“I felt that it was important to define our tolerance for this type of activity,” he said. “In the final analysis, the court agreed with us that the Oath Keepers is a dangerous organization but found that Rep. Eastman had enough plausible deniability to escape disqualification. But anyone who joins or continues to associate with the Oath Keepers after this ruling does so at his or her own peril.”
Eastman has never renounced his membership in the group or been critical of Oath Keepers leadership like founder Stewart Rhodes, who testified in the trial from a federal custody in Virginia.
Why it matters
As I’ve written before, Rep. David Eastman hasn’t exactly played nice with fellow legislators. His refusal to toe the party line—specifically not signing on with a binding caucus, which has proven necessary to get the budget across the finish line in recent years—was a large part of why the majority that Republicans announced the day after the 2018 election fell apart by the time legislators gaveled in in 2019.
While there are many Eastman-like legislators who’ve been elected since 2018, he still seems to have a knack for alienating his colleagues through pressure campaigns on issues like abortion and the budget. Booted out of the Republican minority at least twice, Eastman isn’t exactly a reliable vote or a selling point as Republicans’ hopes of a majority hinge on whether they can lure over members of the bipartisan coalition.
I’d imagine that there had to be some hope among House Republicans that Eastman would be shown the door—after all, several Republicans have previously campaigned against him—and replaced with a more pliable legislator.
While we have plenty of evidence at home about just how hard it is to govern with a narrow majority and/or a majority fractured between the right and the far-right, we can also look at the U.S. House where representatives called it a day after holding three failed votes to elect a speaker. Despite Republicans holding an outright majority, enough extreme-right, Eastman-like Republicans have refused to support GOP Leader Kevin McCarthy for the position, who actually lost ground by the third and final vote.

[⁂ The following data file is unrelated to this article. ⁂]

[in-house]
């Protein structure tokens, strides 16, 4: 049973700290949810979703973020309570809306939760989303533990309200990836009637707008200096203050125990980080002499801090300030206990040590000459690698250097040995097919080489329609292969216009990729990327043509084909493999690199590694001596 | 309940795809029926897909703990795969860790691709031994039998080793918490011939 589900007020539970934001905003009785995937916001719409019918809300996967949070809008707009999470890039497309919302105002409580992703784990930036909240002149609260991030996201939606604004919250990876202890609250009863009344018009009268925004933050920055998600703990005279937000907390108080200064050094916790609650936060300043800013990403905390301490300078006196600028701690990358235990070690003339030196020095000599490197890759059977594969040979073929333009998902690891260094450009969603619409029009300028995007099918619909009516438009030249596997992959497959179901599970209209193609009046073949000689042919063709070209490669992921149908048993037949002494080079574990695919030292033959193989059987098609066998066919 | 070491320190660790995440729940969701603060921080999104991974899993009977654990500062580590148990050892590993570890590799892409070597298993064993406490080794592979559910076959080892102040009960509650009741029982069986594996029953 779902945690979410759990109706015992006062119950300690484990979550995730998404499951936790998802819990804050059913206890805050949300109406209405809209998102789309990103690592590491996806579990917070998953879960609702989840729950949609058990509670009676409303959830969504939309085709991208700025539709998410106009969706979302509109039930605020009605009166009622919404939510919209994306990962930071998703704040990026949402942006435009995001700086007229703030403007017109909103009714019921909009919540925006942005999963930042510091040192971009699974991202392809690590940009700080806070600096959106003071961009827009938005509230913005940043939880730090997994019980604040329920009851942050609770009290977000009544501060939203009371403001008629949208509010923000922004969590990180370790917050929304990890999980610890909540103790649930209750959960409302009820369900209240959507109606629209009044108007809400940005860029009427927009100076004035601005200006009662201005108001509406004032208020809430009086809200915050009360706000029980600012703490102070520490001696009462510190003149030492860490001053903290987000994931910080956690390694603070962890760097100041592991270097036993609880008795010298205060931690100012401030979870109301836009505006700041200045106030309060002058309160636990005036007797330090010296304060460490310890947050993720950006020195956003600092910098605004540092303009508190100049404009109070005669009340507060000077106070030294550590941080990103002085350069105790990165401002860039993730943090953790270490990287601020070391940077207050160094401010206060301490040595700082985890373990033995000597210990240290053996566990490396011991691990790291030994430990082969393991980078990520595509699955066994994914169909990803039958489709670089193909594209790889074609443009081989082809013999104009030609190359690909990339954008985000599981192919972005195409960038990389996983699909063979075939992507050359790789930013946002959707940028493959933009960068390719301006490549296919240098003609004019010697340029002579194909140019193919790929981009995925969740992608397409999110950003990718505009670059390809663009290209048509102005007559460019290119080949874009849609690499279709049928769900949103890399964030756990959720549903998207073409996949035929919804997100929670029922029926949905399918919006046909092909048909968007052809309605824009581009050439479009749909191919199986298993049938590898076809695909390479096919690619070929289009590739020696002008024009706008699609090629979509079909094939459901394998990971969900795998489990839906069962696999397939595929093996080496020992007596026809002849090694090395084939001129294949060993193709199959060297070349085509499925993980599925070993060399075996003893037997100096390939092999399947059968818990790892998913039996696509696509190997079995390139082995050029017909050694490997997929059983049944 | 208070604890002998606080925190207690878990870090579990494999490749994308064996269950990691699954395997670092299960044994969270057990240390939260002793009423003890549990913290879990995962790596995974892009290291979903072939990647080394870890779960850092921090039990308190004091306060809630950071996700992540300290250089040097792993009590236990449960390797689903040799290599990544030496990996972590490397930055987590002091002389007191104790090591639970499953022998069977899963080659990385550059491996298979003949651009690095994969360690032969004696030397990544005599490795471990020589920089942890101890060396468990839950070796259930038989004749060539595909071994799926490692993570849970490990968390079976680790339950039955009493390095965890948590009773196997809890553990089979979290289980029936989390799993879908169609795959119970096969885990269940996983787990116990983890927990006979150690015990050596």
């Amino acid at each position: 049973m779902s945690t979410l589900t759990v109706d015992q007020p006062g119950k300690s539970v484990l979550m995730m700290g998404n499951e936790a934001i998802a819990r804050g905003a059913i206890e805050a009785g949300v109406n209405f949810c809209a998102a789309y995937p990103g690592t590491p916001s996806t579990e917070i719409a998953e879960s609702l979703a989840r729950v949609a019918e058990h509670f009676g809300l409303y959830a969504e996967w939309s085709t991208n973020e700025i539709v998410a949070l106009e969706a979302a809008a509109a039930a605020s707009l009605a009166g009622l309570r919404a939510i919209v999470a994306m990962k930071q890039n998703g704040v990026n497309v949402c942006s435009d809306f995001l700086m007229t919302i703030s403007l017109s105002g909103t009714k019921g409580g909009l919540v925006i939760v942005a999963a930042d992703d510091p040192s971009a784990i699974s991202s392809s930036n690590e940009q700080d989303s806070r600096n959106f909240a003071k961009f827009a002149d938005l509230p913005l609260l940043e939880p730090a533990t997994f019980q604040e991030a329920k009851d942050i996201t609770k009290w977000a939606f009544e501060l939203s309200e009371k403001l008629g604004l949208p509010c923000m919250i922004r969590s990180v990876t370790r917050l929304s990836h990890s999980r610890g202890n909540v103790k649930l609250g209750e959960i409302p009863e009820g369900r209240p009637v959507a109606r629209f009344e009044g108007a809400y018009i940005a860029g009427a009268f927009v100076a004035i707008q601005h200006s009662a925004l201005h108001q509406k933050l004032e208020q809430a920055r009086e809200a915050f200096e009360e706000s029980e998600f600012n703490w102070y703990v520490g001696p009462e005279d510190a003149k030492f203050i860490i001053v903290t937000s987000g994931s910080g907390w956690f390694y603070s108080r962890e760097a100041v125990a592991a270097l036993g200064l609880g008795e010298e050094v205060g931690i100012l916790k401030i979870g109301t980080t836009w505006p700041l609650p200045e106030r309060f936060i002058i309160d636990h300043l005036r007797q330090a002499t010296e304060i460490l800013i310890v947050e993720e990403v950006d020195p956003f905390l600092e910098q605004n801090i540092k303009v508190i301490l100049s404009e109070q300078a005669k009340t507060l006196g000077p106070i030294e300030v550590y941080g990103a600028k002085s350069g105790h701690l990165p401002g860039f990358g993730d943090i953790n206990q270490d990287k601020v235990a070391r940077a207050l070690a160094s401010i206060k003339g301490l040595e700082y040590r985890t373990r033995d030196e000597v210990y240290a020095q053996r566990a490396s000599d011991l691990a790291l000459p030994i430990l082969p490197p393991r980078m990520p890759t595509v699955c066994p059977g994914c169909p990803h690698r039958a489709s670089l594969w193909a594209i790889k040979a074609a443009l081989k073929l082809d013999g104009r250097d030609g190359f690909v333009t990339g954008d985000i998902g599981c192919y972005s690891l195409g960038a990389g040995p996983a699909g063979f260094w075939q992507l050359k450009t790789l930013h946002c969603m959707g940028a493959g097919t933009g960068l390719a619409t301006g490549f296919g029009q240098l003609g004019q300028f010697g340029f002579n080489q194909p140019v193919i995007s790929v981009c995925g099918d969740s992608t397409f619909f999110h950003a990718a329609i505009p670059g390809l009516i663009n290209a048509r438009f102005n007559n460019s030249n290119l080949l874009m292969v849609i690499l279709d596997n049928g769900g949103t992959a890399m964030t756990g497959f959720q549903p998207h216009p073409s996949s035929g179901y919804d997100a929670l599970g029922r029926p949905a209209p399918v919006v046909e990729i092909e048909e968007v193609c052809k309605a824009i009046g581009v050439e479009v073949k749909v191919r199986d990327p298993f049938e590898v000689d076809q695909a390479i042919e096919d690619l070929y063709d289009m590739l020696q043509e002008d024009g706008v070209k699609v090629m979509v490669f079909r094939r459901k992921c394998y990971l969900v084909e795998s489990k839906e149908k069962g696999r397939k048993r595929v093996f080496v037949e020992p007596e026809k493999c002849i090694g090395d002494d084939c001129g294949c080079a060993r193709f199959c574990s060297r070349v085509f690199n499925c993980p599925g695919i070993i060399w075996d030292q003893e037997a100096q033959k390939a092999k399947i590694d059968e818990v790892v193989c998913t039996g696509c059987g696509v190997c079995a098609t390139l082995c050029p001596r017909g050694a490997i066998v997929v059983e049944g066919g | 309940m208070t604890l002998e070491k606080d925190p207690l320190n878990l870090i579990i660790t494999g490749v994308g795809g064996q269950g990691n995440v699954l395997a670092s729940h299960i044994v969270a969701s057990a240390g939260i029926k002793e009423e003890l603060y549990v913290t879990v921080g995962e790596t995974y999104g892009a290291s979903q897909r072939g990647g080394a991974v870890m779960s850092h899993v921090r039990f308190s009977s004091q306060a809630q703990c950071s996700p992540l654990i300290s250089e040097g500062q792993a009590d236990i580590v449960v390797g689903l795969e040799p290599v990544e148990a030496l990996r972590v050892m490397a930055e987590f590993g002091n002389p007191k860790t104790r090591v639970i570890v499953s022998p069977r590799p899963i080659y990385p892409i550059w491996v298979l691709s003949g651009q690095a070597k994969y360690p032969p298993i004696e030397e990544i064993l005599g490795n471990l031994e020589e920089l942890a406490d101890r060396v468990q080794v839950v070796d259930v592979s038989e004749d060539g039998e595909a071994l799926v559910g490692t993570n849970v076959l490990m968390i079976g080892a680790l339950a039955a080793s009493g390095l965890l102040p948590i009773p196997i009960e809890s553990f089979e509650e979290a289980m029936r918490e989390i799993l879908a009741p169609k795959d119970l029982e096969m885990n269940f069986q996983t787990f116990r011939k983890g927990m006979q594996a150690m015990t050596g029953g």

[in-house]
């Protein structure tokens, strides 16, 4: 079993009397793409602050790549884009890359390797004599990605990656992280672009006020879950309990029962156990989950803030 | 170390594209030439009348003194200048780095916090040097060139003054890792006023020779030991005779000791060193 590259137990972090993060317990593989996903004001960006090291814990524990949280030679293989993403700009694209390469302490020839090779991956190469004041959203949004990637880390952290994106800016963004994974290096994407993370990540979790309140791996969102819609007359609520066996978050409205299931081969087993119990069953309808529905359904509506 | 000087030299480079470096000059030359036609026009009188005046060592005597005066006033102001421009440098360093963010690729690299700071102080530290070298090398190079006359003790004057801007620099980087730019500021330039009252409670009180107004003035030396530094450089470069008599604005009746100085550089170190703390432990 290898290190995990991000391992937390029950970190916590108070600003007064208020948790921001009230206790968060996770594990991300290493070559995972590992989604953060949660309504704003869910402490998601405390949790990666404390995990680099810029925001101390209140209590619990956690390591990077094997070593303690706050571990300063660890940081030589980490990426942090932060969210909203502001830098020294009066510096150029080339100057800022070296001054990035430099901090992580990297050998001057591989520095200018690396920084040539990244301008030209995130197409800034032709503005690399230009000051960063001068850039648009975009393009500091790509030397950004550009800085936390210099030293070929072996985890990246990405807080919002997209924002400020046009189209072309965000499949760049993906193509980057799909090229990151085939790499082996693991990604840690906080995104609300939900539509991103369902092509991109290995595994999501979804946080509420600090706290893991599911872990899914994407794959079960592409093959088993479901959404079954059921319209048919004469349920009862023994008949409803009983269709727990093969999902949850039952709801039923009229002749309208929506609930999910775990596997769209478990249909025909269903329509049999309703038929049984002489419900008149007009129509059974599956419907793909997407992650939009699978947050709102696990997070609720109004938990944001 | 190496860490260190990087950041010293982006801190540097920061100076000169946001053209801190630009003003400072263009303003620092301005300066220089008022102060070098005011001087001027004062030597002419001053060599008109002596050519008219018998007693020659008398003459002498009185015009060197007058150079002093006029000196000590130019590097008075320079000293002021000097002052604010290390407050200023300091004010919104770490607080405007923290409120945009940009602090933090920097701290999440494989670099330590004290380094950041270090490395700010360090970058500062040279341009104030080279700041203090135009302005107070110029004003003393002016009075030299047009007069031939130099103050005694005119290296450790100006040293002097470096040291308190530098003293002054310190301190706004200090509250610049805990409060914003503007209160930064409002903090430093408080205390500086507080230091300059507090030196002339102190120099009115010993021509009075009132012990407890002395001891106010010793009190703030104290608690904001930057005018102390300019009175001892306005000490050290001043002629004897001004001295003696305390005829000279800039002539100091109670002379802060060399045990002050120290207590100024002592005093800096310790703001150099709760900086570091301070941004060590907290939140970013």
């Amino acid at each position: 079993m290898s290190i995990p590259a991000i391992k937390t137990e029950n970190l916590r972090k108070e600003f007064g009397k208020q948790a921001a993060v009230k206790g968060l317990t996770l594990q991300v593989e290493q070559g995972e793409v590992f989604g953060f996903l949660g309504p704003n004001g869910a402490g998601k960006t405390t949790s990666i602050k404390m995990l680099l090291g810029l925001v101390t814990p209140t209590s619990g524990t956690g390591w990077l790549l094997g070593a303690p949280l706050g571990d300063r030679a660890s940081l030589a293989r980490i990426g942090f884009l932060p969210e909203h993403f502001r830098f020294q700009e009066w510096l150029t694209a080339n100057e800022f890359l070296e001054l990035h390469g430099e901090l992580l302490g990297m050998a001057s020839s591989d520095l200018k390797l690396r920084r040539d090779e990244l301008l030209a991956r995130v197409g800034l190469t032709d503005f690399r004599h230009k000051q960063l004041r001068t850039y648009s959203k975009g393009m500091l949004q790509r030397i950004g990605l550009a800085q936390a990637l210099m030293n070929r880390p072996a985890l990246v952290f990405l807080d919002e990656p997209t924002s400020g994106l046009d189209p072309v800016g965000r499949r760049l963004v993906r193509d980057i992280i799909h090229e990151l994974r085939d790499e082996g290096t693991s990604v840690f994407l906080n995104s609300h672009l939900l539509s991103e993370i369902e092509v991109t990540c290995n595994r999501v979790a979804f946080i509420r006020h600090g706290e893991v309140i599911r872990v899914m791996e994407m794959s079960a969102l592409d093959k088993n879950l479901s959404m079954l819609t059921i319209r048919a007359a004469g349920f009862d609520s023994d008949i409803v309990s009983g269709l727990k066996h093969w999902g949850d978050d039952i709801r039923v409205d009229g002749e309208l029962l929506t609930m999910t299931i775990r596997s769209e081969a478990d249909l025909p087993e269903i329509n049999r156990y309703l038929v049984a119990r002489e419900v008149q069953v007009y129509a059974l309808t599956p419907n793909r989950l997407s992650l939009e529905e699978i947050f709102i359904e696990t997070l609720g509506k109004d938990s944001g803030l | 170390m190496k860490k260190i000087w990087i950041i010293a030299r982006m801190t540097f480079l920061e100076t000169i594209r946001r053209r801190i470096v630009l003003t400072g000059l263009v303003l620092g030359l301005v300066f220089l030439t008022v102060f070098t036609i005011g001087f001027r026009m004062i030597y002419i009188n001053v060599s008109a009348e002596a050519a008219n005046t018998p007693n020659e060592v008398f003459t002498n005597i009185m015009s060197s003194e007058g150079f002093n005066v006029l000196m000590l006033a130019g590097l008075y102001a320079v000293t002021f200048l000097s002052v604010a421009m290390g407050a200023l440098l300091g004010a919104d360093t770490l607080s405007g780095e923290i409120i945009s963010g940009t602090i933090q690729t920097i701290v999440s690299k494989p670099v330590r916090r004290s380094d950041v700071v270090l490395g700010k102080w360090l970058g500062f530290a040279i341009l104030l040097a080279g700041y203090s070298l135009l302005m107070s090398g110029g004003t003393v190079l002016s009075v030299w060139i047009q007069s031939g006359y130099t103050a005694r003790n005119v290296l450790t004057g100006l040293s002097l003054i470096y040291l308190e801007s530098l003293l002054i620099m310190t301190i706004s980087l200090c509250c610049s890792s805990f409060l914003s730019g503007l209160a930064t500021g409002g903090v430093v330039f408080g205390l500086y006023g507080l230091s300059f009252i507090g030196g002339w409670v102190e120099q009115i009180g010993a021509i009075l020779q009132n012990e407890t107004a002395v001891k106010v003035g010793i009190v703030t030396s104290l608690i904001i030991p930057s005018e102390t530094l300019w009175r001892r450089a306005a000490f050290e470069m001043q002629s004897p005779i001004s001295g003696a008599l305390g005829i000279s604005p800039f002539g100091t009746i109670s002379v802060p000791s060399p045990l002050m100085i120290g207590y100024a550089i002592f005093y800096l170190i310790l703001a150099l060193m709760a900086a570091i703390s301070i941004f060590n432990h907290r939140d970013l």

It’s made for a bruising day for the GOP, laying bare a lot of the party’s internal turmoil and divisions.
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The excellent reporting from KTOO’s Claire Stremple on Alaska’s food stamp backlog continued today with an illuminating look at how the months-long process is a totally expected result of cuts pushed by the Dunleavy administration. Via KTOO: State workers say chronic understaffing caused food stamp backlog
Ketchikan’s new-ish police chief is facing felony assault charges. from KRBD: Ketchikan police chief left victim bloodied after off-duty fishing resort brawl, indictment says
The city of Anchorage is still digging its way out of the December snowstorms and folks are getting tired of all the single-lane roads. From Alaska Public Media: Anchorage is still struggling to remove snow, weeks after a trio of winter storms
If you’ve listened to any State of the University addresses or listened in on pretty much any legislative hearing about the University of Alaska, you’ll probably have heard about the land grant that the land-grant university is still waiting for. That wait may finally be coming to an end. Via the Alaska Beacon: University of Alaska will gain land under new federal budget law